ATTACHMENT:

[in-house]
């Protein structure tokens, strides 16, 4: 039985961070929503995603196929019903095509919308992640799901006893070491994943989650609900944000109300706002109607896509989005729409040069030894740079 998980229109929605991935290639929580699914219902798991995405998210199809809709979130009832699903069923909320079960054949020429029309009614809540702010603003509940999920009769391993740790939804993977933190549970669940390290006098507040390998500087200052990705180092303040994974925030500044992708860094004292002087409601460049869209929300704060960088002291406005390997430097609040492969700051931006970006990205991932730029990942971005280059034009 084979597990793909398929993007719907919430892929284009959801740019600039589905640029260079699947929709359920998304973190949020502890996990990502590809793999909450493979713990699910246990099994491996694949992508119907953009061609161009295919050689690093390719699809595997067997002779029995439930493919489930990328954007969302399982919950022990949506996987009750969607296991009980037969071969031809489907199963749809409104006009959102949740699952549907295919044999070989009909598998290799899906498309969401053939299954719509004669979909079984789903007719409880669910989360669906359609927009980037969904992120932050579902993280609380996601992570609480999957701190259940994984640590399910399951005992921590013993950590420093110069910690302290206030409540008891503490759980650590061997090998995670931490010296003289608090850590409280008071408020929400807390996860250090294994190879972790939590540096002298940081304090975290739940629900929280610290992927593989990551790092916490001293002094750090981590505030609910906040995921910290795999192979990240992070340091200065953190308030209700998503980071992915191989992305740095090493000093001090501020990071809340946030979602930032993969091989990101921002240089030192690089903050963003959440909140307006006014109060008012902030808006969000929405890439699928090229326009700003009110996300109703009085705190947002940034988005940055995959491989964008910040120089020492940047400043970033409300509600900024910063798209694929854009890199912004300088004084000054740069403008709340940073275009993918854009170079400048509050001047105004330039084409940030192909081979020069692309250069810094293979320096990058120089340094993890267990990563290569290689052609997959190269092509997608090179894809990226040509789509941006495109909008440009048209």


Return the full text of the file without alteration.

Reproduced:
[in-house]
């Protein structure tokens, strides 16, 4: 039985961070929503995603196929019903095509919308992640799901006893070491994943989650609900944000109300706002109607896509989005729409040069030894740079 998980229109929605991935290639929580699914219902798991995405998210199809809709979130009832699903069923909320079960054949020429029309009614809540702010603003509940999920009769391993740790939804993977933190549970669940390290006098507040390998500087200052990705180092303040994974925030500044992708860094004292002087409601460049869209929300704060960088002291406005390997430097609040492969700051931006970006990205991932730029990942971005280059034009 084979597990793909398929993007719907919430892929284009959801740019600039589905640029260079699947929709359920998304973190949020502890996990990502590809793999909450493979713990699910246990099994491996694949992508119907953009061609161009295919050689690093390719699809595997067997002779029995439930493919489930990328954007969302399982919950022990949506996987009750969607296991009980037969071969031809489907199963749809409104006009959102949740699952549907295919044999070989009909598998290799899906498309969401053939299954719509004669979909079984789903007719409880669910989360669906359609927009980037969904992120932050579902993280609380996601992570609480999957701190259940994984640590399910399951005992921590013993950590420093110069910690302290206030409540008891503490759980650590061997090998995670931490010296003289608090850590409280008071408020929400807390996860250090294994190879972790939590540096002298940081304090975290739940629900929280610290992927593989990551790092916490001293002094750090981590505030609910906040995921910290795999192979990240992070340091200065953190308030209700998503980071992915191989992305740095090493000093001090501020990071809340946030979602930032993969091989990101921002240089030192690089903050963003959440909140307006006014109060008012902030808006969000929405890439699928090229326009700003009110996300109703009085705190947002940034988005940055995959491989964008910040120089020492940047400043970033409300509600900024910063798209694929854009890199912004300088004084000054740069403008709340940073275009993918854009170079400048509050001047105004330039084409940030192909081979020069692309250069810094293979320096990058120089340094993890267990990563290569290689052609997959190269092509997608090179894809990226040509789509941006495109909008440009048209």